Brendan, 18 months older, had the longer journey. He played at St. Michael's College, a Division II program in Vermont. He worked his way up from a Division II Mercyhurst graduate assistant to Wisconsin-Green Bay director of operations to Wright State director of operations to a Wright State assistant coach. He was hired as an assistant at UIC in April when Steve McClain took over as head coach.


Bryan, 28, had the more successful playing career. He starred at Southern Illinois, where he helped the Salukis to the Sweet Sixteen in 2007, and continued his career professionally in France for four years.

He decided to retire as a player in 2013 when injuries began to accumulate. He immediately had Division I suitors and chose Porter Moser's offer to join Loyola's staff. Moser had recruited him out of high school at Illinois State. Bryan was promoted to assistant coach this season after two years as Loyola's director of operations.

"I was just with my youngest son, Michael, at the United Center, and we were talking about all the places the ball has taken our whole family," said Mike, who has had 200-plus Illinois Wolves alumni play Division I basketball.

"It's been a great thing to watch and be a part of. You got to be lucky in timing, but I think their preparation, work ethic and what made them successful as basketball players has helped them in coaching. We're happy to have them back here."

Brendan and Bryan took advantage of sharing the same city again this past off-season, even making a few recruiting trips together, but now it's mostly dialing each other's 630 cellphone number. Their talks aren't just about basketball, but they often turn there.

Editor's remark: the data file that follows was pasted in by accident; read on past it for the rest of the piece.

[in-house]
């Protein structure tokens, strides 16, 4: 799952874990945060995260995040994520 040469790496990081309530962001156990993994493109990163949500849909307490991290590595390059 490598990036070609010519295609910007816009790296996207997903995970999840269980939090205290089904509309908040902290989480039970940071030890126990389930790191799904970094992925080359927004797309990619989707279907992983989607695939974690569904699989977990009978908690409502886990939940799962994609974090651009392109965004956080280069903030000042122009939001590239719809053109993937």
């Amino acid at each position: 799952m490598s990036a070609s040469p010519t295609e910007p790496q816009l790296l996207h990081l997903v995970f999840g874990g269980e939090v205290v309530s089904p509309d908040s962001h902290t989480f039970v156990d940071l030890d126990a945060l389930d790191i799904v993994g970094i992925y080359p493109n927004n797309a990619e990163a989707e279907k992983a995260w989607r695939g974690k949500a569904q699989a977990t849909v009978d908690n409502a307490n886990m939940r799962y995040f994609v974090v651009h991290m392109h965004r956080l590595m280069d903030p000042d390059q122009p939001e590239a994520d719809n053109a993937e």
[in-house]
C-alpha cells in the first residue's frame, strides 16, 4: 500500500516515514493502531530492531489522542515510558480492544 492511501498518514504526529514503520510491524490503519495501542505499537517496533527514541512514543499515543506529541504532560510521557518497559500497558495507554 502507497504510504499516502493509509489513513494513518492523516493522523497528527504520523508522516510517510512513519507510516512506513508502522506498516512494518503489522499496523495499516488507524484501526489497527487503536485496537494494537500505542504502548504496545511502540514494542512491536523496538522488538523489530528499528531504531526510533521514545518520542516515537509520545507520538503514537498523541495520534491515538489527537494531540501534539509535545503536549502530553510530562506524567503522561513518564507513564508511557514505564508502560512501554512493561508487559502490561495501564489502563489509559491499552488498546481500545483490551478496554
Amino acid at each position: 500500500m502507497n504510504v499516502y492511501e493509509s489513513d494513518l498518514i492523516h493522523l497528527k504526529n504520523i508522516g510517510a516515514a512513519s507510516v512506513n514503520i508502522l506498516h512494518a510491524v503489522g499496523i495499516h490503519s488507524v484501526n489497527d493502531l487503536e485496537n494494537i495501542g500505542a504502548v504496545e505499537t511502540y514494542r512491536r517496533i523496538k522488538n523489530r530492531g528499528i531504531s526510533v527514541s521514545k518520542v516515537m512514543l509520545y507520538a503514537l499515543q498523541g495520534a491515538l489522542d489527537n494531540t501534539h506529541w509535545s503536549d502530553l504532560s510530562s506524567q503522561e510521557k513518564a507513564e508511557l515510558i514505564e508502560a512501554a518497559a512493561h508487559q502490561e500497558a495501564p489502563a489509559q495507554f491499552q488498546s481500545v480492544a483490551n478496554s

"I call him every day," Bryan said. "I ask him questions about recruiting probably every day. Just, 'How would you deal with this -- trying to get a hold of a high school coach and he's not getting back to you -- what would you do?'

"Different relationships with parents, kids. He's been huge for me; it's a huge advantage for me to have Brendan."

McClain and Moser understand that closeness, too. Neither head coach is worried about the brothers' relationship impacting their respective programs. The Ramblers and the Flames face off this season at Loyola on Dec. 19.

"I think the staff teases [Brendan], 'You're going to hang out with those Loyola staff tonight?' " McClain said. "But it is unique.

"Yet, I don't think there's anybody that would say both brothers haven't paid their price to get an opportunity. Started down at the lowest level of what you can be and worked their way up. That's who they are and that's why they're going to be very good down the road."

In the ideal world for the family, either Brendan or Bryan would be hired as a head coach and the other would come onboard as a top assistant. They understand being patient for that opportunity.

"The only thing I said is if you get a head-coaching job you better-hire-me-type thing," Bryan said. "Obviously it would be awesome to work with him someday. I think both of us have a long way to go to working our way up still.

"Hopefully, hopefully someday it'll happen."